Earlier today, I watched new EPA Administrator Scott Pruitt’s Welcome Address to EPA employees (mostly senior career civil servants), streamed live on EPA’s website. After a cordial welcome by Catherine McCabe (Deputy Regional Administrator for Region 2 and long-time career civil servant) who served as Acting EPA Administrator for the transitional period until Pruitt’s Senate confirmation, Pruitt gave a surprisingly earnest set of remarks about the priorities for his leadership of EPA. I say “surprisingly,” because the tone of his remarks stood in stark contrast to the combative and divisive speeches and comments of President Trump and because Pruitt’s words came across (at least to me) much more conciliatory than much of what we have heard from and about Pruitt’s views and positions of EPA in the past. Of course, the substance of the agenda remains to be seen, and the speech did not appreciably step back from key criticisms by Republicans of EPA’s work. A couple of examples included his admonishment against “regulation by litigation,” i.e. the (false, in my view) perception that EPA changes statutory requirements through the litigation process and consent decrees, and “regulation by guidance,” i.e. using guidance documents to promulgate substantive regulatory requirements — both standard but unfair criticisms of EPA’s work.
His substantive speech outlined three themes for his agenda at EPA: 1) process, 2) rule of law, and 3) federalism. In regards to process, his view is that EPA must engage in more dialogue with other stake-holders (presumably industry) and compromise. With respect to the rule of law theme, he emphasized his desire to stick more closely to statutory language. Here is also where he gave his admonishment against “regulation by litigation,” and regulation by guidance.” His last theme, federalism, focused on EPA being more respectful of the states’ role in environmental regulation. (The immediate question that came to my mind is whether he will take this seriously with respect to states, such as California, that want to pursue more protective and progressive environmental policies, including on climate change. If this is just rhetoric, that would be too bad.)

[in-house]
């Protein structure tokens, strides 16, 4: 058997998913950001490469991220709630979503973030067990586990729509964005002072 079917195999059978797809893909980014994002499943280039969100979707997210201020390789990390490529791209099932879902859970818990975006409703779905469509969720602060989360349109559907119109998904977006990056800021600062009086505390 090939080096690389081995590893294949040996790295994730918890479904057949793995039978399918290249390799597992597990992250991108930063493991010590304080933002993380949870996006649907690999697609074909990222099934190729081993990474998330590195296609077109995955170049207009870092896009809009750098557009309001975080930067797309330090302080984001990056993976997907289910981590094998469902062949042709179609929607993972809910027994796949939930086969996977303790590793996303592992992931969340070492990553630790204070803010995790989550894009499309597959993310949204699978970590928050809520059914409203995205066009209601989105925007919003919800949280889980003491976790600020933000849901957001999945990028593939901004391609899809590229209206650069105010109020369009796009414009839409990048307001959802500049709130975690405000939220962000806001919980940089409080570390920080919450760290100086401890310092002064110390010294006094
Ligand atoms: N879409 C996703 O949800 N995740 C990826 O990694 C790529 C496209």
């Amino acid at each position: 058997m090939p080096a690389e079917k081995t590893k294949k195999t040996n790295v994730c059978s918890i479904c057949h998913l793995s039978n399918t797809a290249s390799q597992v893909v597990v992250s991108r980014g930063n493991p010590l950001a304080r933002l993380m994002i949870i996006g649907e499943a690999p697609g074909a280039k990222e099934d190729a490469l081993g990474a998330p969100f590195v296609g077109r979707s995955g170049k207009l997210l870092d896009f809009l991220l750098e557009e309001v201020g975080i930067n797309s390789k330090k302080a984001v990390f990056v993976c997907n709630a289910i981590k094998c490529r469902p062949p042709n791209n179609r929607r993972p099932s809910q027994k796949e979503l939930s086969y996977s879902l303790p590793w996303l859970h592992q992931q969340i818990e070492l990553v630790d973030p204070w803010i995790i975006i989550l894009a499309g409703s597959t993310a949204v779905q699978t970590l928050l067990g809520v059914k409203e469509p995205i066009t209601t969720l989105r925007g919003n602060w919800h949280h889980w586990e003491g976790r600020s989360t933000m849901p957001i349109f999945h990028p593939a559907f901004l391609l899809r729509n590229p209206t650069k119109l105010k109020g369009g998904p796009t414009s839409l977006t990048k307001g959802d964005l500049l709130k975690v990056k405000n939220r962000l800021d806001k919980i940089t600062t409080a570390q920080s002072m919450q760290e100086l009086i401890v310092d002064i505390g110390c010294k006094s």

Interestingly enough, he mentioned the Assumption (of war debt) issue that arose during the founding of the United States, based on his reading of Chernow’s Hamilton book. (I just read Chernow’s book as well, so that part of the book is also fresh in my mind.) He also quoted John Muir, though not a passage that I was familiar with. If he is an engaged reader, I genuinely hope that his reading is not only backward-looking in time but also forward-looking, extending to works addressing the big environmental challenges of our times, such as climate change.
Overall, the conciliatory tone of the speech seemed quite appropriate given that he will need the help of all of the career staff in order to accomplish whatever he and the White House have in store. For the sake of the career staff and the institution, that is a positive development. At the same time, I did not get the impression that policy-wise, there will be any effort to step back substantively from the plans for rolling back regulations, especially on climate change regulation and the Waters of the United States regulation (i.e. defining the reach of the EPA’s Clean Water Act jurisdiction), or to fundamentally restructure or drastically cut back EPA. (I have not yet seen the Executive Orders that the White House appears to be ready to release shortly regarding the EPA.) And ultimately, that is what will matter most.